Curtain Call — Senior Theater’s Dramatic Growth

By Barbara Worthington and Arn Bernstein

Senior theatre provides older adults with an ideal opportunity to display their acting, singing, and dramatic talents. For some, it’s an opportunity to revive and reprise their skills from bygone days. For others, it’s the chance of a lifetime to take center stage.

Launched and supported by a new and enthusiastic generation of older adults, senior theatre is one of the “fastest growing forms of the performing arts,” according to Bonnie Vorenberg, of the Senior Theatre Resource Center in Portland, OR. The center’s database—the largest of its kind—boasts more than 770 senior theatre companies nationwide, an increase from only 79 in 1999.

Vorenberg attributes the remarkable growth of senior theatre not only to the interest and stamina of the current generation of older adults but also to the concerted maintenance of their health and positive outlook on aging. Those who become active in senior theatre fall into one of three categories, she says. They’ve either never acted before but always wanted to, have acted previously and wanted to do it again, or have been involved in drama and theatrical productions all their lives.

Designed specifically for older adults, senior theatre incorporates techniques to accommodate their abilities. Scripts feature a majority of older characters in situations based on occurrences in older persons’ lives. Productions involve a variety of genres, including plays, follies, variety shows, and musicals.

“People who participate in senior theatre are pretty unique,” Vorenberg says. Older adults engaged in theatrical pursuits revel in the opportunity to challenge their abilities, meet new people, and enjoy the experience, and they develop a remarkable esprit de corps. “They start to overlook each other’s oddities and quirks and start to see the value and richness of those quirks,” she says.

Senior theatre enjoys a broad variety of sponsorships, including commercial, professional, and community theatres; senior centers, retirement homes, universities; and social service organizations. Active in both urban and rural settings, senior theatre performers range in age from 50 to 90, with the majority in their 60s and 70s, according to Vorenberg.

Starring Role
Many consider Stagebridge in Oakland, CA, which was launched in 1978 as an acting class at a senior center, the grandfather of the senior theatre movement. It’s not only the oldest senior theatre company in the country but also one of the best known. It averages 150 members with an average age of 70 and has expanded from simple performances to include school and community programs, workshops, storytelling, and more. And it’s impressive growth continues.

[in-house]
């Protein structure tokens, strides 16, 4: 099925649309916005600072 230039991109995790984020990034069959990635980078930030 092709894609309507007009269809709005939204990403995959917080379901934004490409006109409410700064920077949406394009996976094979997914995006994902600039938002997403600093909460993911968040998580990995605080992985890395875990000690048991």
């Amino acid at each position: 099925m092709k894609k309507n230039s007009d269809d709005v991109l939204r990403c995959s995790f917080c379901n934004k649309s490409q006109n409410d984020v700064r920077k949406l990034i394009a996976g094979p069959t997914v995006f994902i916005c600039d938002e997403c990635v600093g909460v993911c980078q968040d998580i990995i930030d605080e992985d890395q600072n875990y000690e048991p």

“It’s not like I woke up one morning and said, ‘Think I’ll start a senior theatre company,’” recalls Stuart Kandell, PhD, Stagebridge’s founder and executive director. “In 1978, I was in England studying drama in education for my master’s, and for the last weekend of class, worked with two older people. I spent the whole weekend getting their life stories and transferring them into drama projects.”

When Kandell returned to the United States, he began working with an arts agency, which included visiting senior centers where he held drama improvisation classes. “There were five women in their 70s who had never done anything like that in their lives who participated,” he says. “Five months later, the center asked me if I’d put together some skits for Christmas. It seems like my students heard the sound of applause and liked it. The skits went well, and Stagebridge grew out of that.”

Kandell began developing plays specifically for older audiences. One of the first was a play based on an elder couple selling the family house and moving to an apartment in Florida. Others soon followed. “Older people saw their peers on stage and could relate to the material,” he says. “Soon, some of them expressed interest in acting themselves, and we began to grow.”

The following year, Kandell put together a play for elementary school audiences called Was There Light Before TV? in which the elder participants performed short scenes from older peoples’ lives followed by a discussion. “This was an audience of 9 and 10-year-olds who were seeing people not their grandparents’ age but their great-grandparents’ age, and there was an almost immediate rapport between them,” Kandell says. “I knew then we could really impact audiences, and now, almost 30 years later, that’s what we continue to do.”

While many of Stagebridge’s performances are of the touring variety, staged on site at nursing homes, schools, senior centers, and assisted-living facilities, it also rents space in a local church hall for holding shows, most of which are well attended. Various clubs and organizations frequently request performances. Over the course of one year, the senior troupe stages several hundred performances.

The group is supported by the Friends of Stagebridge, comprised of independent and group donors, as well as by grants from government agencies, foundations, and private corporations. It charges fees for its services but usually on a sliding scale, depending on the situation.

Adapting to Entertain
Senior theatre works because it doesn’t rely on set formulas or procedures. It’s all about flexibility and adaptation. It can be drama or comedy, inexpensive or extravagant, a singing duo or an extensive cast. But across the board, it’s fun, as participants attest.

Two veteran senior theatre performers, both acquaintances of Bonnie Vorenberg, have found their experiences challenging and rewarding. Though their involvement with performers and performance styles are different, they eagerly anticipate the many opportunities to teach and to entertain.

Prosper Egan, 63, of Hilton Head, SC, has been involved in senior theatre for six years. She has focused on presenting reproductions of old-time radio shows, such as George and Gracie, Baby Snooks, and the The Great Gildersleeve. She and her colleagues have performed at nursing homes, senior centers, assisted living centers, and a variety of other venues from Savannah, GA to Charleston, SC.